David Stratton
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For 93 reviews, this critic has graded:
  • 74% higher than the average critic
  • 5% same as the average critic
  • 21% lower than the average critic
On average, this critic grades 12.7 points higher than other critics. (0-100 point scale)

David Stratton's Scores

  • Movies
  • TV
Average review score: 72
Highest review score: 100 Lantana
Lowest review score: 20 Lies
Score distribution:
  1. Positive: 70 out of 93
  2. Negative: 3 out of 93
93 movie reviews
    • 89 Metascore
    • 90 David Stratton
    The Piano confirms Campion as a major talent, an uncompromising filmmaker with a very personal and specific vision.
    • 86 Metascore
    • 90 David Stratton
    Exquisitely made love story.
    • 85 Metascore
    • 90 David Stratton
    Pacing is on the button, and the film moves inexorably, without any flat moments, toward the suspenseful, if morally indefensible, finale.
    • 85 Metascore
    • 90 David Stratton
    The film is traditionally and effectively made; it also is superbly acted.
    • 84 Metascore
    • 100 David Stratton
    Looks and sounds wonderful, and while more information about these giants of African-Latin music might have been welcome, the music's the thing.
    • 84 Metascore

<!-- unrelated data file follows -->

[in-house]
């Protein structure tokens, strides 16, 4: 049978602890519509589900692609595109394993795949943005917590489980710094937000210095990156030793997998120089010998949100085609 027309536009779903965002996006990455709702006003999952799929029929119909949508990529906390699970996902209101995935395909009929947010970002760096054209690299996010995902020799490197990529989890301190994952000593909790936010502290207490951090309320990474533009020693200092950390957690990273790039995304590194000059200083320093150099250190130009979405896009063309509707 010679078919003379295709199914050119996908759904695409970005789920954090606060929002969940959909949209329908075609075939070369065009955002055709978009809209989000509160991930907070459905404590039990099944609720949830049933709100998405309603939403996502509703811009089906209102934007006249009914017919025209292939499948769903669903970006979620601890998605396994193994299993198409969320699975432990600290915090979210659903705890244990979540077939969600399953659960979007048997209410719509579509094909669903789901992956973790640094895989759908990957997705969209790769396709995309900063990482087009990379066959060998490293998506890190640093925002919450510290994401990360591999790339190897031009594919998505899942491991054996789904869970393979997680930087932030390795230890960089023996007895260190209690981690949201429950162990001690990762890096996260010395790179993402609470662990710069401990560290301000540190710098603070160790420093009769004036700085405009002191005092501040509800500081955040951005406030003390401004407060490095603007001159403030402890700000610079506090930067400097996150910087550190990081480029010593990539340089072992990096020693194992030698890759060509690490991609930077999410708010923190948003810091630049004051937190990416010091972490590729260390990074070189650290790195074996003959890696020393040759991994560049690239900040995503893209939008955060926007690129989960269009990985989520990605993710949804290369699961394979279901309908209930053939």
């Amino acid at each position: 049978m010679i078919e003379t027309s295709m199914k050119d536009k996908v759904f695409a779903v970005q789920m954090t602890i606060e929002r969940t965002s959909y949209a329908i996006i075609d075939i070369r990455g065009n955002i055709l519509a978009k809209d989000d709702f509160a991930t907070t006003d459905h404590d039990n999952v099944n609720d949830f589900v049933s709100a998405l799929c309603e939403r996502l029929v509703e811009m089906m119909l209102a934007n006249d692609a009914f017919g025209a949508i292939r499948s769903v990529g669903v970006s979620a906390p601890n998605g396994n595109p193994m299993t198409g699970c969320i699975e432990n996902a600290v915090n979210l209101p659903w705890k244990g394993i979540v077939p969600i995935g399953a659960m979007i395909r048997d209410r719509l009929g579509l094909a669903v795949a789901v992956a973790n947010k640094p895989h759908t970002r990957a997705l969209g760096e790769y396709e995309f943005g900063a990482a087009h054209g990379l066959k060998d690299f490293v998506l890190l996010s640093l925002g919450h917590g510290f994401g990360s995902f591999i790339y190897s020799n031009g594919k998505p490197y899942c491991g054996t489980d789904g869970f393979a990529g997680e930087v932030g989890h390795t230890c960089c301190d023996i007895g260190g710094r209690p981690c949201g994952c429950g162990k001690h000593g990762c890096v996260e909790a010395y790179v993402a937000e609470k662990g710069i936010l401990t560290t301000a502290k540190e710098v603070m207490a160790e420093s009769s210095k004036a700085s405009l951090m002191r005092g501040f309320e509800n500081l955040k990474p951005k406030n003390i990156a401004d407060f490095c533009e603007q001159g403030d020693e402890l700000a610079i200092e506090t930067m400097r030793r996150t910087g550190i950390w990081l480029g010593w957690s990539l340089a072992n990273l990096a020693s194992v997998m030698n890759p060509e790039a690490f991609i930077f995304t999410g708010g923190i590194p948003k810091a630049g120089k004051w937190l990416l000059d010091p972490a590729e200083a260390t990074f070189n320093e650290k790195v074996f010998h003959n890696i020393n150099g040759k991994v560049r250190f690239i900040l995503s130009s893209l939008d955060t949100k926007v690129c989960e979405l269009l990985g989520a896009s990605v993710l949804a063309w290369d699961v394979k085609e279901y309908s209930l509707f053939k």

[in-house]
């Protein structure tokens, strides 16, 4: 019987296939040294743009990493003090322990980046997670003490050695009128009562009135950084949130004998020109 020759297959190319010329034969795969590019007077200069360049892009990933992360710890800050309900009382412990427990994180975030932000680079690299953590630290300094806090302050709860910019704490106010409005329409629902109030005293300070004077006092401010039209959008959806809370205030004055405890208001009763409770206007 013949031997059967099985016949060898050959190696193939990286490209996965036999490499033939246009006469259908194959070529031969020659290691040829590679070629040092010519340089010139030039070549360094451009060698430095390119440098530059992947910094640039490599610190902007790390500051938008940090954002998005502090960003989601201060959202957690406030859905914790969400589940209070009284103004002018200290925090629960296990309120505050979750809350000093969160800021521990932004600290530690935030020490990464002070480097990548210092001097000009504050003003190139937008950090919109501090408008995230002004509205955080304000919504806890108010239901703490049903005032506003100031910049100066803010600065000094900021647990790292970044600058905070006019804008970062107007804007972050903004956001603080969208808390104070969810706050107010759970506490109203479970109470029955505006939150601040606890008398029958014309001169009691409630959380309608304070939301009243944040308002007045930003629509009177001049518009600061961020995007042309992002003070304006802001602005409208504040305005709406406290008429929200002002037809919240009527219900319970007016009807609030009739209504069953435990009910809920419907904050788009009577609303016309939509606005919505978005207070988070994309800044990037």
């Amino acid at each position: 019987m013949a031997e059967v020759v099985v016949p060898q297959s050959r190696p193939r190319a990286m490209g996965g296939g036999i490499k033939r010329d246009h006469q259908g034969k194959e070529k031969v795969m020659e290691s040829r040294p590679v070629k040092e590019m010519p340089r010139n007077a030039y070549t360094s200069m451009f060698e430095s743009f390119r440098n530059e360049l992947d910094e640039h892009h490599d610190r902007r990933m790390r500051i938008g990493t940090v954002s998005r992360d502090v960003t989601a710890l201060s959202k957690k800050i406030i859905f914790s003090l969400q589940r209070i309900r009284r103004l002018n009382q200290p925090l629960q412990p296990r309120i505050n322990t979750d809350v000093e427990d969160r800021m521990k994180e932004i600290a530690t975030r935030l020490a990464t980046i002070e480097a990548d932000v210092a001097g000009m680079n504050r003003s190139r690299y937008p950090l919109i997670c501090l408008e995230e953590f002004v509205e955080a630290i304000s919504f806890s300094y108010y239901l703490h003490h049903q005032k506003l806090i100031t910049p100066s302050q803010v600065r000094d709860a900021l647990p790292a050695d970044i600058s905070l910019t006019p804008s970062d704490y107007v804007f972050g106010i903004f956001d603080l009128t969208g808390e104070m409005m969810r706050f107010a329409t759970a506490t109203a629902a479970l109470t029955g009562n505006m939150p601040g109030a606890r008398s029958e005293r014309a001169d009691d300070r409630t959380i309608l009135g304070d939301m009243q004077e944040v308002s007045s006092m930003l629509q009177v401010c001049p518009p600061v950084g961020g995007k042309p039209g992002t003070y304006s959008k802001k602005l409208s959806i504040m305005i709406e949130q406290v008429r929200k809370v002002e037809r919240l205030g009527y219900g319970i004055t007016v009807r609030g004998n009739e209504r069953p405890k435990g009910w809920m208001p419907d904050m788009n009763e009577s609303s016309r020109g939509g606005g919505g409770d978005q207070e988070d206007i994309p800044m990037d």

• 100 David Stratton
    A wonderfully acted, acutely observed psychological drama.
    • 84 Metascore
    • 90 David Stratton
    An arthouse film par excellence, a consummately made study of loneliness and frustration.
    • 82 Metascore
    • 60 David Stratton
    A mellow, stately, contemplative study of a stoic, brave man, but it doesn't deliver in the action department.
    • 80 Metascore
    • 90 David Stratton
    A throughly researched and extremely informative survey of the life and work of one of the great figures of world cinema, Richard Schickel's Charlie: The Life and Art of Charles Chaplin is a must for lovers of cinema.
    • 80 Metascore
    • 80 David Stratton
    It succeeds emotionally in the cause of what seems to be its primary aim, to advance an attitudinal change in Australians not normally sympathetic to the aboriginal cause.
    • 80 Metascore
    • 80 David Stratton
    This well researched, detailed examination of the life and work of the legendary avant-garde filmmaker, writer and dancer, Maya Deren, should provoke renewed interest in her -- she emerges as a beautiful, willful, wayward talent with an exceptional vision and a great love for life and for the avant-garde world.
    • 79 Metascore
    • 80 David Stratton
    Though billed as a documentary, The Five Obstructions doesn't easily fall into any category. Perhaps it's best described as a game, in which a pair of Danish film directors from different generations spar with one another in a highly civilized, and surprisingly entertaining, fashion.
    • 79 Metascore
    • 80 David Stratton
    Liv Ullmann, directing her second Bergman screenplay (after 1997’s “Private Confessions”), extracts every nuance from the tantalizing material.
    • 79 Metascore
    • 90 David Stratton
    An entrancing ensemble piece, directed with calm assurance, acted by a fine ensemble, and structured and scripted with wit and precision.
    • 78 Metascore
    • 80 David Stratton